Kukla's Korner Hockey
from Ken Campbell of the Hockey News,
The NHL and the European federations – minus the Russians – came to a one-year deal earlier this month that would have seen more players going back to their European teams instead of going to the minors. But after some surprising opposition from GMs around the league and the Swedish decision to pull out, the agreement now would appear to be in serious jeopardy.
The major issue, Loob said, is a provision in the new collective bargaining agreement that forces teams to sign European players within two years of drafting them, which brings them in line with major junior players. Prior to that, teams held the rights or European players in perpetuity after drafting them.
via the blog of Helene St. James of the Detroit Free Press,
I do think the WIngs will be one Swede stronger at some point this spring, and his name is Fabian Brunnstrom. He’s an almost 23-year-old forward who’s become a star in the Swedish Elite League. He went undrafted, but now NHL teams are taking notice, and the Wings are among teams who have made an offer. From what I hear, the club believes it is the front-runner to acquire Brunnstrom.
All NHL clubs are on an even field as far as what entry-level contract they can offer Brunnstrom, so on his part, it’ll just come down to where he wants to go. I hear he’s already made up his mind about coming to Detroit.
From The Moscow News Weekly,
Russia’s hockey tradition is long and exceptional. I remember the first wave of Russian players who took the NHL by storm in the 1980s, and the steady stream of players that followed. And while it is certainly still just the second-best league in the world, the Superliga offers many things the NHL can’t. For starters, the fact that teams are based in unglamorous places like Khabarovsk and Novokuznetsk appeals strongly to my sense of fairness.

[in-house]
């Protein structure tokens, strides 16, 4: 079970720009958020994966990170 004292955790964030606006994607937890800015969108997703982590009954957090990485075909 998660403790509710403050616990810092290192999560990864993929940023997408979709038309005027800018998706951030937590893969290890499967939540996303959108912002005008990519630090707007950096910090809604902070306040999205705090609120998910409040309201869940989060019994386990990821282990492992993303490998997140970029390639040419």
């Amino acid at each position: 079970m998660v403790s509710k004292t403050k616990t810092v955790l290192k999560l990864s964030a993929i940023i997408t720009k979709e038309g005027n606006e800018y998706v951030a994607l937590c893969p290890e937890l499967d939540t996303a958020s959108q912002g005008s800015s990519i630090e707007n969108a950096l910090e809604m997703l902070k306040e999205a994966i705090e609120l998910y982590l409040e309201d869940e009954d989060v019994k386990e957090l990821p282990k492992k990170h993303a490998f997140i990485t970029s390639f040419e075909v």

And unlike the NHL, the Superliga has a bright future. Last summer, thanks to some changes in Russian contract law, a flood of Russian players came home. Russian pro hockey is also set for a major reorganization this year, and it appears that big com-panies like Gazprom, VTB and Rosoboronexport are ready to step up their investment. And though billionaire Roman Abramovich’s football loyalties are tied up with Chelsea, his hockey interest rests solely with Avangard Omsk.
more from a former Bruins fan
from Ken Campbell of the Hockey News,
The funny thing is, the Maple Leafs would have had Brunnstrom in their organization already if they’d simply listened to the advice of Thommie Bergman, their very capable director of European scouting….
The only proviso was that everyone involved, including Bergman, agreed Brunnstrom’s best development path would be through the Swedish Elite League and the Farjestad program rather than the NHL or the minors.
Leaf management, led by GM John Ferguson and assistant GM Mike Penny, thought otherwise. They were unwilling to sign Brunnstrom unless he was willing to play for the Toronto Marlies of the American League and the Leafs refused to budge.
from Pierre LeBrun of Sportsnet,
As many as 20 NHL teams have shown serious interest in the 22-year-old Swedish forward this season. He’s an unrestricted free agent in terms of his NHL rights because he went undrafted. He’s a late bloomer and has really come on in the past 12 months. He has 30 points in 36 games with Farjestads of the Swedish Elite League this season.